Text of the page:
Phyllis is appalled and all but calls Frank a kiddie-pornographer. Frank insists he empowers women by allowing them to shed their inhibitions (and their clothes.) Joyce is intrigued, and eventually decides to pose herself. As for Jared, he turns to Frank for some blunt advice about getting girls.
Through it’s 85-minute run time, Body Awareness is seamless merger of a terrific text and an equally deft ensemble. Graeff completes a hat trick with the production. Coming on the heels of The Mercy Seat (our review) and Graceland (our review), this is her third role running at Profiles that defines the very notion of excellence. As Phyllis, she’s an intricate mix of braininess and elitist, of fiercely loyal partner and extremely frustrated de facto step-parent. She’s got a wry, dead-pan delivery that is priceless, yet for all Phyllis’ practical cynicism, Graeff never lets the audience lose sight of the woman’s deeply caring heart.
Burgher also builds on a body of work that is ever more impressive, instilling Jared with the raw, raging hurt of a wounded animal and the obnoxious intellect of an idiot-savant. He’s also got a killer sense of comic timing. If you missed him in Men of Tortuga, Things We Said Today, or Graceland (we will never again be able to look at a decorative fruit arrangement without having an involuntary spit-take), this is your chance to see a young actor rapidly approaching the height of his considerable powers.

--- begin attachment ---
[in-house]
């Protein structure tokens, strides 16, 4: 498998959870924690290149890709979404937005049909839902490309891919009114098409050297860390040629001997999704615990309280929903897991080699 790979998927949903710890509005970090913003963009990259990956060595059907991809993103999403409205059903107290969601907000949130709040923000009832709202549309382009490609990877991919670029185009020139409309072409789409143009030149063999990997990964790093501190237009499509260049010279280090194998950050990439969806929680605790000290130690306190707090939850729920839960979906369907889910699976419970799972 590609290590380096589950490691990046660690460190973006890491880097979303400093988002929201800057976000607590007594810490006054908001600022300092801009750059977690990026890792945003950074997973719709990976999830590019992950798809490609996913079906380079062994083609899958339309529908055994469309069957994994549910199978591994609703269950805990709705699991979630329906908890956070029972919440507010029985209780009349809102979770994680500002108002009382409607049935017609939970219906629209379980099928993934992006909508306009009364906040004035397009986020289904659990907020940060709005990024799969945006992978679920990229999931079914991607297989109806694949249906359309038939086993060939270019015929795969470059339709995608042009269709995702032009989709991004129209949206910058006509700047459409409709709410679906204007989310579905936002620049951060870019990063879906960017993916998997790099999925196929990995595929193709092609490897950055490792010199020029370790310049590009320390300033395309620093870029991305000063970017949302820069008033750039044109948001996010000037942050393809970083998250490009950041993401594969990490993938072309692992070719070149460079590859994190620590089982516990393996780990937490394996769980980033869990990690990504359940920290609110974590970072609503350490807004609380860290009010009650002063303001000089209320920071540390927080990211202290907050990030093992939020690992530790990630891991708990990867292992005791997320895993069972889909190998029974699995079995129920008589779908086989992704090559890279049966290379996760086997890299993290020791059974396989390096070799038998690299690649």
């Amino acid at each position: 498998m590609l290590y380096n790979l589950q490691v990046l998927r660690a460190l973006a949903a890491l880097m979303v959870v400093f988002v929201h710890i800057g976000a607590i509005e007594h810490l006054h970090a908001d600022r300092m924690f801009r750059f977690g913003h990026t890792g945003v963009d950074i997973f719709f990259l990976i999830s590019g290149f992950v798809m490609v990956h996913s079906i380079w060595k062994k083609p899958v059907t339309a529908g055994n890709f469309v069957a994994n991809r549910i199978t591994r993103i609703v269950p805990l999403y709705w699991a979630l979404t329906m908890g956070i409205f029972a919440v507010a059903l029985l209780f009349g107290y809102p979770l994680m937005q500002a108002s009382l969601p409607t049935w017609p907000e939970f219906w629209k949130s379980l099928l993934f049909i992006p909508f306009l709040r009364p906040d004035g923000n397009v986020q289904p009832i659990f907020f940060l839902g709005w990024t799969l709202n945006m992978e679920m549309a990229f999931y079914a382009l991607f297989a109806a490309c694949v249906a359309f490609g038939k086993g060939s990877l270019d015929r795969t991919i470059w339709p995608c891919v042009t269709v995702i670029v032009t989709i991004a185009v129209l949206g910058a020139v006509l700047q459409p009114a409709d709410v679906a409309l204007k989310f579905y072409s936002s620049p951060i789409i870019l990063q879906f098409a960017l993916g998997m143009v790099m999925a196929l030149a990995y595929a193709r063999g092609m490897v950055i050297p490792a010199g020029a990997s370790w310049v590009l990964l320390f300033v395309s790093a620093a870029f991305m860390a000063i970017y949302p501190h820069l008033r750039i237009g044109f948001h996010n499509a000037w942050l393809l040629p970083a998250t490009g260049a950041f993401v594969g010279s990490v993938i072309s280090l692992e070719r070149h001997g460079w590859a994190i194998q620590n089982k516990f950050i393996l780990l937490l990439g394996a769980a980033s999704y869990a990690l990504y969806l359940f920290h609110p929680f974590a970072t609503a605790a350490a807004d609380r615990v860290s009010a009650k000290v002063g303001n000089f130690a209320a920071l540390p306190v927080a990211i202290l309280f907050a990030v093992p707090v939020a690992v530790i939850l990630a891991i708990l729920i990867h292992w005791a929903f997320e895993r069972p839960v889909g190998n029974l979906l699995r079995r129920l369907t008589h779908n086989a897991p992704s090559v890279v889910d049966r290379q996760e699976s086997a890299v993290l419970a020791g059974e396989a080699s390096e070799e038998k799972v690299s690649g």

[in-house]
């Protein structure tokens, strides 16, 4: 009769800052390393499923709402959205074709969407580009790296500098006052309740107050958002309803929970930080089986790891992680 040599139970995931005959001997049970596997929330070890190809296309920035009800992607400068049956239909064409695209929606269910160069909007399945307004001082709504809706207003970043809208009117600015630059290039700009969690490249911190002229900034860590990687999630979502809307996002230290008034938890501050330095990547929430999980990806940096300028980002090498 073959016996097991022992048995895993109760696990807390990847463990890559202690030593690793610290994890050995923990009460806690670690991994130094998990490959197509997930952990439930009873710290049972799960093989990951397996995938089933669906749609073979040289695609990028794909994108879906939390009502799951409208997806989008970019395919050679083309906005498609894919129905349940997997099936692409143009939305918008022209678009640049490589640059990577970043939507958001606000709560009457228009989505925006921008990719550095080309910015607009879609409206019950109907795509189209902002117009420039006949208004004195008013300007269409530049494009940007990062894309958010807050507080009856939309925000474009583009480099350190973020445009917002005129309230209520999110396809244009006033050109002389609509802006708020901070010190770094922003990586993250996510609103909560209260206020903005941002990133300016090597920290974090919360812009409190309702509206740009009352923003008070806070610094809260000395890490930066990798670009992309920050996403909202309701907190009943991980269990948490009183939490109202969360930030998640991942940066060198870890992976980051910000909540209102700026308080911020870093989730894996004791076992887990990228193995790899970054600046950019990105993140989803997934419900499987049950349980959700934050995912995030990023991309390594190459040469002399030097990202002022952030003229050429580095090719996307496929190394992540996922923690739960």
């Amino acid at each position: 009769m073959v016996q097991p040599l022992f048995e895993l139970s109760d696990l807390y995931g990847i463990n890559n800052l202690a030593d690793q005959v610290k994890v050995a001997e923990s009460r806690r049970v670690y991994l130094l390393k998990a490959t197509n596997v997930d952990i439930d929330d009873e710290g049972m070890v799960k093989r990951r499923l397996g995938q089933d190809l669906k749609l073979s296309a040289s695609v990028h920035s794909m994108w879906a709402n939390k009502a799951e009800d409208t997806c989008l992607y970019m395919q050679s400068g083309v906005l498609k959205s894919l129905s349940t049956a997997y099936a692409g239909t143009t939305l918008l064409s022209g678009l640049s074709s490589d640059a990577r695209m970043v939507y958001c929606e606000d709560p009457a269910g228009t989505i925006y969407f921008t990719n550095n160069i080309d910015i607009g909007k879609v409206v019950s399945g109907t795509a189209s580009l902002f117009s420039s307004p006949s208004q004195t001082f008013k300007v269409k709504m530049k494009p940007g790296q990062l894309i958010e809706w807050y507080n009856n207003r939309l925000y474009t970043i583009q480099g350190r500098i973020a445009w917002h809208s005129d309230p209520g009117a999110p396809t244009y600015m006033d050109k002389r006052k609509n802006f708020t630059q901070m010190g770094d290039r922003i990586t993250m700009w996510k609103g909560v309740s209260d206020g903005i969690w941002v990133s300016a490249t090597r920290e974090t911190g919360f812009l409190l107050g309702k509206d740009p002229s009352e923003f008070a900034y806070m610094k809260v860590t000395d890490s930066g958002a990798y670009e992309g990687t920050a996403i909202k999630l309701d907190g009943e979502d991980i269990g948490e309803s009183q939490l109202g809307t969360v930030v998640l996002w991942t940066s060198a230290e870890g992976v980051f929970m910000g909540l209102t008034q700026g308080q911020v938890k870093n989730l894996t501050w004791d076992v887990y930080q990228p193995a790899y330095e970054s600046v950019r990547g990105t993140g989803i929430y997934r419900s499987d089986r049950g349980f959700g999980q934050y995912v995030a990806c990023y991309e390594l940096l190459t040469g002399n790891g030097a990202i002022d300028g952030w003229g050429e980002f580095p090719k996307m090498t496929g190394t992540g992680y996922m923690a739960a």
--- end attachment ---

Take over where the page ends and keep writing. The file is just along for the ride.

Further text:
Then there’s Jahraus as the photographer/interloper. Understated, slightly arrogant and slightly hostile, he’s a fine fulcrum for trouble. As Joyce, Barb Stasiw is a stand-in for Everywoman of a Certain Age, caught between the limitless demands of her troubled child and the feminist ideology of her partner.
Thiem has the ensemble in seamless formation throughout, spinning a story of compelling ideas and vivid characters. If you leave Body Awareness mulling the implications of the dreaded male gaze, well, good for you. But for all its feminist theory and academic setting, Body Awareness is mostly a fine slice of storytelling.